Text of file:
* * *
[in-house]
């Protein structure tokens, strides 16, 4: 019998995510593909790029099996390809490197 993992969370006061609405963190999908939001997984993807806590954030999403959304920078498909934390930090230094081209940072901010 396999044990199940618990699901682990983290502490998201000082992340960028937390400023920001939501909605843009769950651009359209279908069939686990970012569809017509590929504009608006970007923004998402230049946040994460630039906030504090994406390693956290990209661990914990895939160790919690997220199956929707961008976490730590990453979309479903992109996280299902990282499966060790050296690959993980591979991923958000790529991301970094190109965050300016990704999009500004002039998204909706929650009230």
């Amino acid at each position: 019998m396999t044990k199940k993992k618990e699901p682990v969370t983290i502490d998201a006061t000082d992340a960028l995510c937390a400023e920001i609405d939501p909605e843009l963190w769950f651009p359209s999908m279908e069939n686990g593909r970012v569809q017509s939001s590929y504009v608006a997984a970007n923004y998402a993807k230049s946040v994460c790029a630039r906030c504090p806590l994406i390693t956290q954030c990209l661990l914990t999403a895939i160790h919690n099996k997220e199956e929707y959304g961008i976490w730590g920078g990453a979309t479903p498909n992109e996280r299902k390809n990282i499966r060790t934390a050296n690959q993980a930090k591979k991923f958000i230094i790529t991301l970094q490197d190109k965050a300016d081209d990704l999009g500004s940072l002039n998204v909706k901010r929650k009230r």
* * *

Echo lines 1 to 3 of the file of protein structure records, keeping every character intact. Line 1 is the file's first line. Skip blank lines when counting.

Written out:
[in-house]
């Protein structure tokens, strides 16, 4: 019998995510593909790029099996390809490197 993992969370006061609405963190999908939001997984993807806590954030999403959304920078498909934390930090230094081209940072901010 396999044990199940618990699901682990983290502490998201000082992340960028937390400023920001939501909605843009769950651009359209279908069939686990970012569809017509590929504009608006970007923004998402230049946040994460630039906030504090994406390693956290990209661990914990895939160790919690997220199956929707961008976490730590990453979309479903992109996280299902990282499966060790050296690959993980591979991923958000790529991301970094190109965050300016990704999009500004002039998204909706929650009230």
């Amino acid at each position: 019998m396999t044990k199940k993992k618990e699901p682990v969370t983290i502490d998201a006061t000082d992340a960028l995510c937390a400023e920001i609405d939501p909605e843009l963190w769950f651009p359209s999908m279908e069939n686990g593909r970012v569809q017509s939001s590929y504009v608006a997984a970007n923004y998402a993807k230049s946040v994460c790029a630039r906030c504090p806590l994406i390693t956290q954030c990209l661990l914990t999403a895939i160790h919690n099996k997220e199956e929707y959304g961008i976490w730590g920078g990453a979309t479903p498909n992109e996280r299902k390809n990282i499966r060790t934390a050296n690959q993980a930090k591979k991923f958000i230094i790529t991301l970094q490197d190109k965050a300016d081209d990704l999009g500004s940072l002039n998204v909706k901010r929650k009230r």